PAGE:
You may recall the basic photosynthesis functions related to the lives of trees. Roots carry water and minerals from the soil through the xylem tissues of the trunk up to the leaves. The leaves, with the help of chlorophyll, capture Sunlight Energy and Carbon Dioxide from the atmosphere, and release Oxygen into the air. Sugars are also produced and go downward through the phloem tissues to the trunk and roots. The way I remembered this process in biology classes was that the X in xylem has its upper lines reaching skyward, and things Flow downhill.

The scientists knew that most individual trees of the same species growing in the same forest stand are connected to each other through their root systems. Nutrient exchanges revealed that forests are superorganisms with interconnections much like ant colonies. This indicated a sort of social system where trees will share food with their own species and sometimes even nourish their competitors. Why are they considered social beings? Because there are advantages in working together.

It seems that single trees, much like hermits, have greater difficulties in having a successful life. It can be done, but it’s tough. A single tree cannot establish a consistent local climate and must battle weather conditions. Whereas a forest often creates an ecosystem that can somewhat modify extreme temperatures, store a lot of water, and generate a lot of humidity. These kind of living conditions can provide trees with great longevity. But for this success the forest must remain intact. Tree removal, or fatalities, would result in gaps in the tree canopy, which would then allow for greater deviations in temperatures, make trees more vulnerable to uprooting from storms, and allow greater summer heat to dry out the forest floor. Every tree would then suffer.

Wohlleben continues to say that social connections can also be seen in the forest canopy. Most trees grow their branches out until they encounter the branch tips of a neighboring tree of the same height. Growth usually stops there because the air and better light in that space is already being used, and the trees don’t want to take anything away from each other.

But, as a rule, those planted in forests can live much like single wild trees and react by suffering from isolation. And remember that he is writing about forests, not single trees planted in a well-kept yard or for landscaping.

I’ll continue referencing “The Hidden Life of Trees” in future shows and talk about Why Forests are Green; How they act as a Water Pump, and are Carbon Dioxide Vacuums.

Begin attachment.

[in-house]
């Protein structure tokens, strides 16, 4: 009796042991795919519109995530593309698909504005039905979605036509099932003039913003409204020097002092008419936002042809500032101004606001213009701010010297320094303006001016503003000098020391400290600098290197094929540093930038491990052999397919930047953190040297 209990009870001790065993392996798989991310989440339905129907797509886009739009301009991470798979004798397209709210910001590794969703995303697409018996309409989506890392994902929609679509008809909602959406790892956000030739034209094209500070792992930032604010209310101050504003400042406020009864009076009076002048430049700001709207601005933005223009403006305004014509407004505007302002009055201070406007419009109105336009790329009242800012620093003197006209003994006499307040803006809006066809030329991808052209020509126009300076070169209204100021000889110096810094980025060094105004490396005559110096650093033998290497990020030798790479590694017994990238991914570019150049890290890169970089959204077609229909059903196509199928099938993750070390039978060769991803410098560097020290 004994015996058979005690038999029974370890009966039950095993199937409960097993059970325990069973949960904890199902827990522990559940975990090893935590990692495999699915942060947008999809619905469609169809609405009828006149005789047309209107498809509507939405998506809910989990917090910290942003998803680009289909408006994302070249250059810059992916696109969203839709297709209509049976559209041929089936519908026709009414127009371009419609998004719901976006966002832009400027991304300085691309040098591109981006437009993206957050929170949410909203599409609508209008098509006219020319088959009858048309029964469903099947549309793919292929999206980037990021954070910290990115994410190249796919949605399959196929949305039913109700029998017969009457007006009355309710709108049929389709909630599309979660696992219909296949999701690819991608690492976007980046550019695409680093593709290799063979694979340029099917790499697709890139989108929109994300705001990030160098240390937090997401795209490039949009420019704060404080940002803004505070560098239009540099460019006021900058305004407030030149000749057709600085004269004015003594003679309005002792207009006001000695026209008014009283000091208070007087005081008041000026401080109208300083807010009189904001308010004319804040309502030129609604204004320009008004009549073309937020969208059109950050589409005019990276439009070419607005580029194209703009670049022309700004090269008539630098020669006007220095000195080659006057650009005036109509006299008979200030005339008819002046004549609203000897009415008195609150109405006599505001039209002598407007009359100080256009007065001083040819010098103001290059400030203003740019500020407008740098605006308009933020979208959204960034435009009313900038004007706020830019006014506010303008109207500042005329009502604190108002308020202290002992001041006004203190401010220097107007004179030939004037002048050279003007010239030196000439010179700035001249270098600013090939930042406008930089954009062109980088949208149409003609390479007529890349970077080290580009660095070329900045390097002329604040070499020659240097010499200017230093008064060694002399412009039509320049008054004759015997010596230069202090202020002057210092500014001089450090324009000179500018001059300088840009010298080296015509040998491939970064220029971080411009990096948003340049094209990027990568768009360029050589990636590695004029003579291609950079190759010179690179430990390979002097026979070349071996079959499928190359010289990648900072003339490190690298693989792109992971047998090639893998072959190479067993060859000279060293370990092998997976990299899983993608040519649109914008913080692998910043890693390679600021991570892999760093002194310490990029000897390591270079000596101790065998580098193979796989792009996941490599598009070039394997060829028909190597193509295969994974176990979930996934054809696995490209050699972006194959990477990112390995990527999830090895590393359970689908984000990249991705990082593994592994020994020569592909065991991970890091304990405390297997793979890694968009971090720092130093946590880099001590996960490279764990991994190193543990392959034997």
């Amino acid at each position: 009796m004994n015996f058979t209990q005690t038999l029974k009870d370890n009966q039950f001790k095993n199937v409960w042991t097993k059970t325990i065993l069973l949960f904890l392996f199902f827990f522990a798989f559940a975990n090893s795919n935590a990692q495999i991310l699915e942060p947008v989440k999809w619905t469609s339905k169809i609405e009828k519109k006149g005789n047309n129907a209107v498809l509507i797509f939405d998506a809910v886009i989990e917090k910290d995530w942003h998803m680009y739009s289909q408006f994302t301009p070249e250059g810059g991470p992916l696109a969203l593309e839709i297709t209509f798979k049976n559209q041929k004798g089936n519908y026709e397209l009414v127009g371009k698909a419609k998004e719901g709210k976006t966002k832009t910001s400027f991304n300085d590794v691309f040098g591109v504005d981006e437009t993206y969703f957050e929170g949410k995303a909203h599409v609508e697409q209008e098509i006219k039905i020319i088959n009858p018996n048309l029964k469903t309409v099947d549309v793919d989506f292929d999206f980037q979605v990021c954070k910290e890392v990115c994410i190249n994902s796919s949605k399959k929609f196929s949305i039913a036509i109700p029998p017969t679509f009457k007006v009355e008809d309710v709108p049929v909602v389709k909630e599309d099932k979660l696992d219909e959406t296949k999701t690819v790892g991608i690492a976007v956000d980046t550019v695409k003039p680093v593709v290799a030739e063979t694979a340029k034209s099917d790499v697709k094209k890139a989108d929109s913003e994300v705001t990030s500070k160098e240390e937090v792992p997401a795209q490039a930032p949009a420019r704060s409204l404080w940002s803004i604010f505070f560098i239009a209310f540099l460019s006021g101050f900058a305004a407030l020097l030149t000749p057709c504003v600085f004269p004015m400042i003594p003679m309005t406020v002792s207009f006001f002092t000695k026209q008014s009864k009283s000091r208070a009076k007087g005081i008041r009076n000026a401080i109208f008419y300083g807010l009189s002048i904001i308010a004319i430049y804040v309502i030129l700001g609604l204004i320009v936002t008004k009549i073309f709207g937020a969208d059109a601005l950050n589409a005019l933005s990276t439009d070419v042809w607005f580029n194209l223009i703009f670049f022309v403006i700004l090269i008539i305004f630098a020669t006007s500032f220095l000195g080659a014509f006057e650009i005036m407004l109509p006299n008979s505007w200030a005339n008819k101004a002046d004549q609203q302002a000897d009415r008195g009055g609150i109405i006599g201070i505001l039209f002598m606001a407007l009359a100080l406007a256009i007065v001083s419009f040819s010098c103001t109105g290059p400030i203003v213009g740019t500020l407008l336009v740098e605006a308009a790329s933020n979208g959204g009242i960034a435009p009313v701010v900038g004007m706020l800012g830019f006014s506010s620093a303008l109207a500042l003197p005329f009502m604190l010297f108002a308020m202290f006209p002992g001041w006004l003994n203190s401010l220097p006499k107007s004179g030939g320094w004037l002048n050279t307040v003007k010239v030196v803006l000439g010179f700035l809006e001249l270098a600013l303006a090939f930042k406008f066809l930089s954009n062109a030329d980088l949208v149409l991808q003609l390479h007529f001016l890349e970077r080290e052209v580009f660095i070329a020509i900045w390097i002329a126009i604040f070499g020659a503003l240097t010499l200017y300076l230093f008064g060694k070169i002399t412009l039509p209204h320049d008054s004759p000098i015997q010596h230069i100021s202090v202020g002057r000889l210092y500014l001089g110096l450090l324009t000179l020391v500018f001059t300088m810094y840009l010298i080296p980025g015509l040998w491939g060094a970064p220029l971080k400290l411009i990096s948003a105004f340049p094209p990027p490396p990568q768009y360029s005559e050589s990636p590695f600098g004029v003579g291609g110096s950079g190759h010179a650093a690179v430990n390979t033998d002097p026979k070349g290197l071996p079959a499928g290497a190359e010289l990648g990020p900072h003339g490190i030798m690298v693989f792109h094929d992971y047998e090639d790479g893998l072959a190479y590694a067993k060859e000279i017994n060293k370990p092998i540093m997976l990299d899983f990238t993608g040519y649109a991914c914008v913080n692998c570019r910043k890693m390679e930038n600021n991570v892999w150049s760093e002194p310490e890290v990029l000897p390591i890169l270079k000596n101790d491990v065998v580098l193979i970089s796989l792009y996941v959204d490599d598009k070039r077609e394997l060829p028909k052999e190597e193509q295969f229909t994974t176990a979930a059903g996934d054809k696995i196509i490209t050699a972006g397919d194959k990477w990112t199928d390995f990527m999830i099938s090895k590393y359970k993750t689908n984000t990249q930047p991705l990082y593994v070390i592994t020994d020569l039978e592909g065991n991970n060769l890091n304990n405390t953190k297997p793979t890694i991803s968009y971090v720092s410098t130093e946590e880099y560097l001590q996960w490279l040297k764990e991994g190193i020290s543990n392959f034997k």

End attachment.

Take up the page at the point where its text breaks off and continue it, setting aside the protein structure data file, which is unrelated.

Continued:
This is Ron Hellstern, and I am Wild About Utah.
 
Credits:

Images: Courtesy & Copyright Greystone Books, LTD,
Lead Audio: Courtesy and Copyright
Text: Ron Hellstern, Cache Valley Wildlife Association

Additional Reading

Wohlleben, Peter, The Hidden Life of Trees, Jane Billinghurst, Translator, Greystone Books Ltd., 2016, https://www.amazon.com/Hidden-Life-Trees-Illustrated/dp/177164348X

Wohlleben, Peter, The Hidden Life of Trees – The Illustrated Edition, Jane Billinghurst, Translator, Greystone Books Ltd. 2018, https://www.amazon.com/Hidden-Life-Trees-Illustrated/dp/177164348X

Noe, Alva, A Web Of Trees And Their ‘Hidden’ Lives, National Public Radio, September 23, 2016, https://www.npr.org/sections/13.7/2016/09/23/494989594/a-web-of-trees-and-their-hidden-lives

Kuhns, Michael, https://upcolorado.com/utah-state-university-press/item/2130-a-guide-to-the-trees-of-utah-and-the-intermountain-west

Little, Elbert L, National Audubon Society Field Guide to North American Trees–W: Western Region, Chanticleer Press https://www.amazon.com/National-Audubon-Society-American-Trees-W/dp/0394507614 alternatively https://www.penguinrandomhouse.com/books/119974/national-audubon-society-field-guide-to-north-american-trees–w-by-national-audubon-society/

Watts, Tom & Bridget, Rocky Mountain Tree Finder, Nature Study Guild, Menasha Ridge Press, Birmingham, AL https://www.amazon.com/Rocky-Mountain-Tree-Finder-Watts/dp/0912550295 alternatively
https://www.menasharidge.com/product.php?productid=17125

What Tree Is That, A Guide to More Common Trees Found in North America, The Arbor Day Foundation, Nebraska City, NE, https://www.amazon.com/What-Tree-That-America-Recipient/dp/0963465759 alternatively https://www.arborday.org/trees/whattree/whatTree.cfm?ItemID=E6A

Tree Identification Index, USU Extension Forestry, https://forestry.usu.edu/tree-identification/index

Kuhns, Michael, Rupp, Lawrence, Selecting and Planting Landscape Trees, USU Extension Forestry, https://forestry.usu.edu/files/selecting-and-planting-landscape-trees.pdf

Key To The Trees Of Logan Canyon, USU Extension Forestry, https://forestry.usu.edu/tree-identification/keys-to-trees-of-logan/keys-to-trees-of-logan-canyon

Seventh Generation

Seventh Generation: Pando, the worlds largest known organism at Fishlake in central Utah Image courtesy USDA Forest Service J Zapell, Photographer
Pando, the worlds largest known organism at Fishlake in central Utah